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(Consequences from the accidents

common to all bodies natural;
which are quantity, and motion

of the qua

SCI ENCE,

that is, knowledge of consequences ; which is called also PHILOSOPHY.

Consequences

from the
accidents of
bodies

na-
tural; which
is called NA-

Consequences from the qualiTURAL PHI

ties of bodies transient, such LOSOPHY.

as sometimes appear, sometimes vanish, Meteorology .

Consequences

from the

qualities of Physics or

the stars consequences from

Consequences qualities.

lities from

liquid boConsequences dies, that fill

from the the space be-
qualities of tween the
bodies
per-

stars; such manent.

as are the air, or substances ethe

real. Consequences

from the qualities of bodies ter

restrial.
Consequences

from the
accidents of 1. Of consequences from the institution of
politic bo-

COMMONWEALTHs, to the rights, and duties of
dies; which the body politic or sovereign.
is called Po- 2. Of consequences from the same, to the duty
LITICS, and

and right of the subjects.
CIVIL PHI-
LOSOPHY.

from quan

Consequences from quantity, and motion indeterminate; which

PhilosoPHIA being the principles or first foundation of philosophy, is called

PRIMA,
Philosophia Prima.
Consequences (By Figure

GEOMETRY. tity, and mo

-Mathematics.
tion deter-
mined.
By Number

ARITHMETIC.
Consequences from
Consequences
the motion and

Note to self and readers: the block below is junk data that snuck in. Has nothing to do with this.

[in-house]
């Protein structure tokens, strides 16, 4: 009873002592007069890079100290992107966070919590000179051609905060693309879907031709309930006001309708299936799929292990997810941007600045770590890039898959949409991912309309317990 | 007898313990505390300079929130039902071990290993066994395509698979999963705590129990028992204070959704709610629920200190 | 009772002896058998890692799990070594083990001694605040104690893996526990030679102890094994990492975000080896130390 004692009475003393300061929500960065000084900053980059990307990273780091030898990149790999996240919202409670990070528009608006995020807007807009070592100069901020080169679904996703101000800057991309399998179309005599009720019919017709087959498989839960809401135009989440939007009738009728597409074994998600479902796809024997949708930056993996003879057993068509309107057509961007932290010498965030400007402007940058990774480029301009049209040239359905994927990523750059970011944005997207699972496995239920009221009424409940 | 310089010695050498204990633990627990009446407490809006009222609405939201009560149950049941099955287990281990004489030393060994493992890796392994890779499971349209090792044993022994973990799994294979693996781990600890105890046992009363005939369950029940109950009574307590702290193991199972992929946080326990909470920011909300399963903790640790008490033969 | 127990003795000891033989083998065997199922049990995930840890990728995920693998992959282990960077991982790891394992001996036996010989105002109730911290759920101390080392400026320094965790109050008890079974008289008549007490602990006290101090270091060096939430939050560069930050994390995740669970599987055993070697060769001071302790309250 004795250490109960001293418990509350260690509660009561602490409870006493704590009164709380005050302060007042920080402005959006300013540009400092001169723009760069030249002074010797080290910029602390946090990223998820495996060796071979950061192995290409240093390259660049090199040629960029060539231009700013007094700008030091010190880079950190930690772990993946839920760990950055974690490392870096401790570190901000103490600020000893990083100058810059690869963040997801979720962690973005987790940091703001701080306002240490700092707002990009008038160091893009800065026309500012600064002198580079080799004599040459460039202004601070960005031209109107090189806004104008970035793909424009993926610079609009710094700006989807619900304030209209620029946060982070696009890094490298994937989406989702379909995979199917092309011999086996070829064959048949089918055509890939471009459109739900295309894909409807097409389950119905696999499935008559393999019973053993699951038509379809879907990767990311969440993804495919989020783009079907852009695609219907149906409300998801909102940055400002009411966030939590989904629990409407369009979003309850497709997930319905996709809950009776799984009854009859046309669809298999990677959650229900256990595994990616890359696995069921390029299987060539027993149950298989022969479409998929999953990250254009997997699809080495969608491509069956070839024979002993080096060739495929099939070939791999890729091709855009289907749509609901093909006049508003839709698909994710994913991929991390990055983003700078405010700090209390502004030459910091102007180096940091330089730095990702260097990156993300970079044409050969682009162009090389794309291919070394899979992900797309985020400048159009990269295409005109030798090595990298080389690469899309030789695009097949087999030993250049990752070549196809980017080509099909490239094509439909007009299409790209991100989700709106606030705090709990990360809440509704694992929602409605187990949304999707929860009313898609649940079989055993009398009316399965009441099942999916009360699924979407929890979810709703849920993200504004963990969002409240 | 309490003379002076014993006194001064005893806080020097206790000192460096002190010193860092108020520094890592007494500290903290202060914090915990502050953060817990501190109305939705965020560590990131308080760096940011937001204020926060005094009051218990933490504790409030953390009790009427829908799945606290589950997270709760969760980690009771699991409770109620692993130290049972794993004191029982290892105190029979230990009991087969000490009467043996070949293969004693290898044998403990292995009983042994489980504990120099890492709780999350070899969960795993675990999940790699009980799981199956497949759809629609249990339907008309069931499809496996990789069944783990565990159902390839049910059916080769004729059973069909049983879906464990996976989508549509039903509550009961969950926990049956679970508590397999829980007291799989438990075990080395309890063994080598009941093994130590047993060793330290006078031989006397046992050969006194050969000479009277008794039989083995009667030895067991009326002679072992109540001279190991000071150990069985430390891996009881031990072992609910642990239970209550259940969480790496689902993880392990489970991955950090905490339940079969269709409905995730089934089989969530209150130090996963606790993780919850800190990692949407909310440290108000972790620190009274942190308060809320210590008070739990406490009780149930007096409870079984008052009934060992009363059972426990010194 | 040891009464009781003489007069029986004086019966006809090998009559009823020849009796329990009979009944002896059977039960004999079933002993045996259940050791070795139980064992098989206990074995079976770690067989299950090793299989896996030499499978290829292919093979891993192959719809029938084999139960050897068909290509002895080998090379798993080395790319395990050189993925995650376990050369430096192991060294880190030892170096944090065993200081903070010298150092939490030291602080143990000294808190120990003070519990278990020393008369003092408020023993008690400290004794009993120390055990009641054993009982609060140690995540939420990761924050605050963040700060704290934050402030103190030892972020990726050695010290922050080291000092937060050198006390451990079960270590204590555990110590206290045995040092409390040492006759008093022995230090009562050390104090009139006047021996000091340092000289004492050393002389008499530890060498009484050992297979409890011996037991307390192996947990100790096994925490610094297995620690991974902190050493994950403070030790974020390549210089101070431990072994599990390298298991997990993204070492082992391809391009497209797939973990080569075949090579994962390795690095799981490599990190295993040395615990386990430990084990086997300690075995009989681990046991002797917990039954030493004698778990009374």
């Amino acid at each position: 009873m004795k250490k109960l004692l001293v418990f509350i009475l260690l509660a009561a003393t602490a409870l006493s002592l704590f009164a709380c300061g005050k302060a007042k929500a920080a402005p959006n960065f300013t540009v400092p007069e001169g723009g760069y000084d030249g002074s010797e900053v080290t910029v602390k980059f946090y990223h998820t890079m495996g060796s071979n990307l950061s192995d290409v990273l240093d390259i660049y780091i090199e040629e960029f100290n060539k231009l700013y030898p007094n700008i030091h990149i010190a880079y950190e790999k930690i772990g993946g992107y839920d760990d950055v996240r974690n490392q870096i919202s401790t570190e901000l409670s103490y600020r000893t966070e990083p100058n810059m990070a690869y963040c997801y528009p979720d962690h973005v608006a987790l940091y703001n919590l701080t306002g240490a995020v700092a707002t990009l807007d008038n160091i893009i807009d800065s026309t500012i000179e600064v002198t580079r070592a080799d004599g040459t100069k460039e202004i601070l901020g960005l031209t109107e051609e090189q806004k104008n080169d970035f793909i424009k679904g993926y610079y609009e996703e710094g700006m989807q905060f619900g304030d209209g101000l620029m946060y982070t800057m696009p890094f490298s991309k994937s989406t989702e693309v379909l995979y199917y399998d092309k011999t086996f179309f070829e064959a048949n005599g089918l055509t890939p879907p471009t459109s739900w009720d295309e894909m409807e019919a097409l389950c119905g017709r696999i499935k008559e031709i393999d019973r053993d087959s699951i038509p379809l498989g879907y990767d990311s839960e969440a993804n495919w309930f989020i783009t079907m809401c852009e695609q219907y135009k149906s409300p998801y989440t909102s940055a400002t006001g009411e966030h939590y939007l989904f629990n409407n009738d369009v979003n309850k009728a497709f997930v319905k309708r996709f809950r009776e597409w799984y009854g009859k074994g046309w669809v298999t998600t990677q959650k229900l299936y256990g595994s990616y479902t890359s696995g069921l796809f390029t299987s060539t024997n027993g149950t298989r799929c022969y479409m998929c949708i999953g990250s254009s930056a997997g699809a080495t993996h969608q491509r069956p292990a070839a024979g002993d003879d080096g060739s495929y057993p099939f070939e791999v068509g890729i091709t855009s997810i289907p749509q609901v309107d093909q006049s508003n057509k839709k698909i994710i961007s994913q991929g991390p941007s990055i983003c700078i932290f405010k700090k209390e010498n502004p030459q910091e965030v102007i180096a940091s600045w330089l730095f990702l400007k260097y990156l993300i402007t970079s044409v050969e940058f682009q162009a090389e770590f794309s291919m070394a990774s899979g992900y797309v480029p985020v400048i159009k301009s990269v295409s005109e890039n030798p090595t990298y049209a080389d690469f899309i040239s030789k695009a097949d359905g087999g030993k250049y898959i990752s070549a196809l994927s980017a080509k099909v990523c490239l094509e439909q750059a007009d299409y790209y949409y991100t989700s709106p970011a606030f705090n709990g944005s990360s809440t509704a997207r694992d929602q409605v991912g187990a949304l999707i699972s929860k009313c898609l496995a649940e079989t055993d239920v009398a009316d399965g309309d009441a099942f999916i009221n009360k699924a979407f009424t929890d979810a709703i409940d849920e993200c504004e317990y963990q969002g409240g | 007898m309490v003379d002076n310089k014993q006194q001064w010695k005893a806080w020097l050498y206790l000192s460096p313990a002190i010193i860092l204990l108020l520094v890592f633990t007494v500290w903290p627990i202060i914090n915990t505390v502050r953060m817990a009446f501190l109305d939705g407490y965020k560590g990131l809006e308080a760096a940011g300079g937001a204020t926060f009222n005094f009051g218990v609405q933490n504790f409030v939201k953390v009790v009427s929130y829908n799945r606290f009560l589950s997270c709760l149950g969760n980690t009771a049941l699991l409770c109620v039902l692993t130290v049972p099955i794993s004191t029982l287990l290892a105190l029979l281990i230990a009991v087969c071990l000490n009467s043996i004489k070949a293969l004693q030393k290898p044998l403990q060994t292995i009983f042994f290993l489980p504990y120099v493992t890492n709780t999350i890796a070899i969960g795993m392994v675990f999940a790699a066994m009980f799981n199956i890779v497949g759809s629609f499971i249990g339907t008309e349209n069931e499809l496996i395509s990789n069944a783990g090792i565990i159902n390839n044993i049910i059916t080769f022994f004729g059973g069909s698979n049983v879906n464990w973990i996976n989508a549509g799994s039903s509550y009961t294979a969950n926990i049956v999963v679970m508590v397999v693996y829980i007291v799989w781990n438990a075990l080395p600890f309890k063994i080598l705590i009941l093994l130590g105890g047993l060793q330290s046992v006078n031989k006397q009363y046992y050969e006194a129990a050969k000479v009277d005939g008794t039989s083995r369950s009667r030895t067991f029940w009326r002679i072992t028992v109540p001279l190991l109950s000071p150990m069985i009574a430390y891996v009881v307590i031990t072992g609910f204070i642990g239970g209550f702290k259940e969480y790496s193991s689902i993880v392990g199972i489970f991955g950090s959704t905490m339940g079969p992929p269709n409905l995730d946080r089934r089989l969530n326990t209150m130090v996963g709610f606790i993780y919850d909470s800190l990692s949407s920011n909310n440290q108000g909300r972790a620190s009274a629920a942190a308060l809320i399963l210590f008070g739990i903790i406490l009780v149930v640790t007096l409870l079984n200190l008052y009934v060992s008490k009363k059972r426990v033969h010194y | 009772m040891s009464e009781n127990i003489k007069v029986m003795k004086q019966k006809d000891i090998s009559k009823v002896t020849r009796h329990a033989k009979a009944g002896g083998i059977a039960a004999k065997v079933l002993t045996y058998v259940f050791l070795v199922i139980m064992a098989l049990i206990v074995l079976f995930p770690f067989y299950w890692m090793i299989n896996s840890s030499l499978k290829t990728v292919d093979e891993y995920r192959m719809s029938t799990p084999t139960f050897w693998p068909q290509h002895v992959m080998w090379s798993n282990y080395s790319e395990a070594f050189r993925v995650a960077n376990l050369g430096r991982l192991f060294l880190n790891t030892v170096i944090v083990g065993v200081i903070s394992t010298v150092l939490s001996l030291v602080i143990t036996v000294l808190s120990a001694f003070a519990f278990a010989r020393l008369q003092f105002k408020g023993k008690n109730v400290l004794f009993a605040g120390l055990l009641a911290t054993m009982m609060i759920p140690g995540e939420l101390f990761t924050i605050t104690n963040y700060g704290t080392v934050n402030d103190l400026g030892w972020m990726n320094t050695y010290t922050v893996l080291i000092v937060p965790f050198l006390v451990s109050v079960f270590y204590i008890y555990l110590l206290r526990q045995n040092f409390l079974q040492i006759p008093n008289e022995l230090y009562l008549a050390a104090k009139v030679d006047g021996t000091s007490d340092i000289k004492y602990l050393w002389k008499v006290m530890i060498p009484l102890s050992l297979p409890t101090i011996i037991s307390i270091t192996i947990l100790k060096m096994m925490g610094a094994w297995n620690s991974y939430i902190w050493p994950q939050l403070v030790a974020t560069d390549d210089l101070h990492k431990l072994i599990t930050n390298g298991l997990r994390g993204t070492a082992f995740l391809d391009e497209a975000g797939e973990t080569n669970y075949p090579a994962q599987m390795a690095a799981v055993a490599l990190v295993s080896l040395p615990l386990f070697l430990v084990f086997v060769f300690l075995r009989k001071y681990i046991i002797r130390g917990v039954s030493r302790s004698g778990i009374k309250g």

ASTRONOMY. from motion

quantity of the Cosmography. and quantity greater parts of

GEOGRAPHY. Trined.

the world, as the

earth and stars.
Consequences
from the mo- Consequences from

Science of
tion, and the motions of Mechanics.

ENGINEERS. quantity of special

kinds, Doctrine of

ARCHITECTURE bodies in and figures of

weight.

NAVIGATION. special. body.

METEOROLOGY

(Consequences from the light of the stars. Out of this, and the

} SciogRAPHY. motion of the sun, is made the science of Consequences from the influences of the stars

ASTROLOGY

fron

.

Casequences (Consequences from the qualities of minerals, as

the stones, metals, &c.
parts of the
earth, that
are tithout

Consequences from the qualities of vegetables.
Consequences Consequences from vision . Optics.

from the Consequences from sounds. Music.
qualities of
animals in Consequences from the rest of
general.

the senses.
Consequences
frum the

Consequences from the passions Ethics.

of men qualities of eximaals.

(In magnifying,

POETRY.
Consequences

vilifying, &c.
Consequences

In persuading,

RHETORIC. from the

Logic. qualities of

In contracting,

The Science men in spe

of Just and rial.

UNJUST.

from speech. In reasoning,

CHAPTER X.

OF POWER, WORTH, DIGNITY, HONOUR, AND

WORTHINESS.

PART 1.

10.

Power.

THE POWER of a man, to take it universally, is his present means; to obtain some future apparent good; and is either original or instrumental.

Natural power, is the eminence of the faculties of body, or mind: as extraordinary strength, form, prudence, arts, eloquence, liberality, nobility. Instrumental are those powers, which acquired by these, or by fortune, are means and instruments to acquire more: as riches, reputation, friends, and the secret working of God, which men call good luck. For the nature of power, is in this point, like to fame, increasing as it proceeds ; or like the motion of heavy bodies, which the further they go, make still the more haste.

The greatest of human powers, is that which is compounded of the powers of most men, united by consent, in one person, natural, or civil, that has the use of all their powers depending on his will ; such as is the power of a common-wealth : or depending on the wills of each particular ; such as is the power of a faction or of divers factions leagued. Therefore to have servants, is power ; to have friends, is power : for they are strengths united.